The teen years are a time of transition from childhood to adulthood when teens undergo rapid physical, cognitive, emotional, social and spiritual growth. As a child and adolescent psychologist, I see many families struggle with communication during this time, when family relationships change dramatically as teens complete their journey to becoming independent adults. Communication between parents and teens is so important during this time, and does not have to be an oxymoron.
Time well spent
I believe the most important step parents can take in establishing open lines of communication with their teen is to spend quality one-on-one time together – regularly. This will help teens feel more at ease and encourage them to talk more openly with their parents and to establish a strong parent-child connection. This also is an opportunity to talk casually about things that are going on in your teen’s life and to address more difficult topics. Quality time can be as simple as playing a game, going for a walk, sharing a meal or going somewhere together. But it doesn’t include playing video games, watching TV or seeing a movie because people usually don’t talk to each other much during these activities.
One of the best ways to start a conversation with a teen is to ask his or her opinion about something. It may help to use current events or scenes from movies or TV shows as conversation starters, especially when talking about difficult topics such as sex or drug use. Once the conversation has been started, it is important to listen carefully to what your teen has to say.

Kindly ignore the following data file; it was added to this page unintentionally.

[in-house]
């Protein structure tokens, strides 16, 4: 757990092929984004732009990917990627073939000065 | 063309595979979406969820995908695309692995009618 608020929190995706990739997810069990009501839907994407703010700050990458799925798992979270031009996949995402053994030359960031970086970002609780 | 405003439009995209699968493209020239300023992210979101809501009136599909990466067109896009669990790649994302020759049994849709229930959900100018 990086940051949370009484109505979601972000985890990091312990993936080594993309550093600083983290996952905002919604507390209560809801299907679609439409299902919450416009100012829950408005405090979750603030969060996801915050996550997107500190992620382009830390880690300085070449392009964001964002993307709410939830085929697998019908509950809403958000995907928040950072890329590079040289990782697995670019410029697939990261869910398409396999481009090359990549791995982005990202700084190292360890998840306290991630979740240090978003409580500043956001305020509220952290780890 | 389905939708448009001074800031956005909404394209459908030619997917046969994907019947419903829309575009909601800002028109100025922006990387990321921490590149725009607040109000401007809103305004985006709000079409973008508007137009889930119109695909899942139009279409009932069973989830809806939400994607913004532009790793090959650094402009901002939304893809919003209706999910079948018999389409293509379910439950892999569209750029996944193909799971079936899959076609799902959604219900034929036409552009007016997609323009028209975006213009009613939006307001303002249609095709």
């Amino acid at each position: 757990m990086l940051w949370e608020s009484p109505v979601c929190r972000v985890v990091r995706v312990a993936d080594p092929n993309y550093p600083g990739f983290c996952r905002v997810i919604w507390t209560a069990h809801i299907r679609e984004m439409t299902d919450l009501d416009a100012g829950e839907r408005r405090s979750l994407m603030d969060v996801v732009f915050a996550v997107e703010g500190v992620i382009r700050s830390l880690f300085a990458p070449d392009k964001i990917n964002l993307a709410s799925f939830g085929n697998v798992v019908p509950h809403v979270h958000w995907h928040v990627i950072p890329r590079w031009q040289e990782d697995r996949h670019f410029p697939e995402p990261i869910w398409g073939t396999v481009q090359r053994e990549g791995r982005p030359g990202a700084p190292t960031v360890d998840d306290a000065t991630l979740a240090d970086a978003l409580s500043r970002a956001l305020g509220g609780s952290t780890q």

Parents can help shape their teen’s thinking by asking gentle questions and using phrases such as, “Have you thought about . . .” and, “What would you do if . . .” Conversations about difficult topics often go more smoothly if you choose a time when you’re not rushed, there are no distractions, you focus only on one or two topics at a time, and you talk openly about any feelings of discomfort. And of course, parents should encourage their child to come to them if they have questions or concerns.
Be sure to make yourself available when your teen starts a conversation.
Finally, it’s essential that parents help their teen develop problem-solving and decision-making skills. To help teens make good decisions, I recommend that parents ask their children the following questions: What are your options in this situation? What are the possible outcomes of that choice? How would that choice affect yourself and others? After the teen has acted on the choice, help him or her assess the wisdom of the decision by asking, “Was that choice effective? What would you do differently in the future?” These skills will help teens learn to make good choices and grow into successful, independent adults.
It is crucial to keep the lines of communication open during this transitional time, when teens are facing tough decisions on their journey to adulthood. Communication is vital to every parent/child relationship, and certainly does not have to become an oxymoron in the teenage years.